I’ve been working on a long-term photo documentary of the commercial fishery in Bristol Bay since 2007. This year will be my sixth year to return to the Bristol Bay watershed to both photograph and work as a commercial fisherman. It is by far one of the most intense fisheries I have had the pleasure to both photograph and work in. The level of camaraderie in the drift gillnet fleet is anything but friendly most of the time. It is such a high stakes bravado style fishery that few friendships are formed over the course of a season. If anything, more notes are being taken on who just corked you, than who gave you a few extra feet or seconds in your hook for that open line shot. Code groups, groups of fishermen who talk to each other using scrambled radio transceivers, are the closest thing the drift fleet has to friendly exchanges between boats. All the while as the drift fleet battles out each set; setnetters, or as we refer to them Mud People, have a true sense of community and a shared experience in their day-to-day fishing.
Commercial setnet sites dot the shorelines throughout Bristol Bay, from the mouth of Ugashik to the banks of the Nushagak. Their existence can certainly be a lonely and cold endeavor in some of the more remote areas of the region. However, a number of smaller collectives of fishermen exist throughout the watershed. In 2009 I had the great fortune to spend a little over a week with Jon Broderick and his boys at Nushagak Point documenting the beginning of their fishing season. Jon is one of the founders of the Fisherpoet festival in Astoria, OR (http://www.clatsopcc.edu/community/fisherpoets-gathering) and a longtime Alaskan gillnetter.
Jon’s existence is a seasonal one that yo-yos between being a teacher and a fisherman, and I think at all times he’s singing and writing fishing ditties in his head. His normally clean-shaven jaw line makes way to perpetual stubble, which eventually settles its way into a beard as the season wears to a close. His moderate build and height disguises a very certain temerity that only years of experience fishing in Alaskan waters can instill. His four boys Peter, Max, Perry, and Henry have been steeped in the summer salt mist and mud of Nushagak Point from their earliest years. Each has their own distinctive attitude about fishing and the time that they spend there. To quote a longtime Nushgak Point fisherman, and self-proclaimed mayor of that stretch of beach, Curt “Ole” Olson, “Jon isn’t fishing with four crewmembers… he’s fishing with four captains. Each of his boys could run their own operation.”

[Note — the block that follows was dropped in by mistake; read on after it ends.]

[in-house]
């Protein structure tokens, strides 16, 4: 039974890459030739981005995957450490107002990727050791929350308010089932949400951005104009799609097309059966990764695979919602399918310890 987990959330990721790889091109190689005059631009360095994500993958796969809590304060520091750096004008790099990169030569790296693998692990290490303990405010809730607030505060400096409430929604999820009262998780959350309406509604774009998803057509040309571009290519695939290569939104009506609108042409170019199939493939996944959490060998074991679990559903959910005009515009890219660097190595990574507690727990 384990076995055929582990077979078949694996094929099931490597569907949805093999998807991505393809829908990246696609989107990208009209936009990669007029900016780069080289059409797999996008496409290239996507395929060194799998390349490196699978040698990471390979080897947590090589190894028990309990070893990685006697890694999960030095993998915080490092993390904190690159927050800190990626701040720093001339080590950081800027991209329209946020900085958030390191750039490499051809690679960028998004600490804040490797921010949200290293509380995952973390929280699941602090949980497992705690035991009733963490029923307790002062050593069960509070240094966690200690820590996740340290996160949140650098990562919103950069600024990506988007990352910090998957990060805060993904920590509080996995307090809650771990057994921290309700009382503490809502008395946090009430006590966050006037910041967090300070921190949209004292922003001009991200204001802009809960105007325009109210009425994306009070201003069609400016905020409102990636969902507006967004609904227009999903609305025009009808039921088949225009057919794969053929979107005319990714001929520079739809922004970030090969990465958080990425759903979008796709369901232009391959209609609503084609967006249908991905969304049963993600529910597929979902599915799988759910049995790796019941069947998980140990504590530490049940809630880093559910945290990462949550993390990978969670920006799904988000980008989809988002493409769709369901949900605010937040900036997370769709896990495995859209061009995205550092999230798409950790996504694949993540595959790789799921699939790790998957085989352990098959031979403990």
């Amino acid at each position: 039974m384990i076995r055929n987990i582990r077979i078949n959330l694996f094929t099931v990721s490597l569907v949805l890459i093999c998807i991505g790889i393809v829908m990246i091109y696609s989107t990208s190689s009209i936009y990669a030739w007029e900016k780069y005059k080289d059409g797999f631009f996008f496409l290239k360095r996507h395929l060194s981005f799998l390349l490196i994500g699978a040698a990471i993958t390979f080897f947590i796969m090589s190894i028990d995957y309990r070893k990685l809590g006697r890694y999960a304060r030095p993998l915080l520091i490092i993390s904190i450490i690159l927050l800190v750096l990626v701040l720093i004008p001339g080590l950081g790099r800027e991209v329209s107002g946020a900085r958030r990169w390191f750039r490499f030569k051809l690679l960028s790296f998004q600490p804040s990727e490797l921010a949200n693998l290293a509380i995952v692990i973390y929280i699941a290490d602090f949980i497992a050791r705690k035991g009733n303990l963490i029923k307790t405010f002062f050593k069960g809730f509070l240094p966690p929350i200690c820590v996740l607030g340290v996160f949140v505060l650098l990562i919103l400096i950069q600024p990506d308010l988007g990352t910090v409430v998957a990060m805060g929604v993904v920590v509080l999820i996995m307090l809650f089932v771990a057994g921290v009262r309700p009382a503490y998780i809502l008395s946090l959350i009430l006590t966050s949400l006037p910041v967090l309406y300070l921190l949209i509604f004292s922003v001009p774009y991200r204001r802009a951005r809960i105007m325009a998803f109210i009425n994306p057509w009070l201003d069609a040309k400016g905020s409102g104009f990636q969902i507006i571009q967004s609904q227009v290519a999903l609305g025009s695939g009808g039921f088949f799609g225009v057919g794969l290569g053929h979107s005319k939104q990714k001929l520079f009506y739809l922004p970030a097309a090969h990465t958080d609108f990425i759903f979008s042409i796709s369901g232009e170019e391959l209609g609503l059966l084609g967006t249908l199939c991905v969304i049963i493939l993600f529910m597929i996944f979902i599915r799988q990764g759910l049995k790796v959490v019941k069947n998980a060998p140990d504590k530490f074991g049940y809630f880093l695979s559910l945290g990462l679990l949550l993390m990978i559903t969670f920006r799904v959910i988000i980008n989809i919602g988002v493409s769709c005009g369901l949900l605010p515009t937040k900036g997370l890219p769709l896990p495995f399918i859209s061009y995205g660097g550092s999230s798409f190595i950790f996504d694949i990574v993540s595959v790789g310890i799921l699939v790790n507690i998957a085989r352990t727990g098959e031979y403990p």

My time with Jon and his boys was bitter sweet. They completely endeared me to the setnetting existence in the mud. They have vast land and waters to explore, and cabins to return to at the end of their long days. Their cabins are simple affairs of 2×4 and plywood construction, the region’s notorious winter storms can drag a cabin miles down the beach; only to have to be drug back the next season. They work long days in open skiffs, returning to the same stretch of beach day-after-day. Some of their sites require the near constant moving of the net to anticipate the ebb and flow of the colossal tidal swings. It is a tough and at times dismal reality, which harkens back to the more romantic and less technologically developed fisheries of the past, albeit no less rewarding or challenging in the endeavor of harvesting fish from the sea.
The experience I had at Nushagak Point is by far one of my fondest memories of the Bristol Bay commercial fishery, and will forever endear me to Mud People.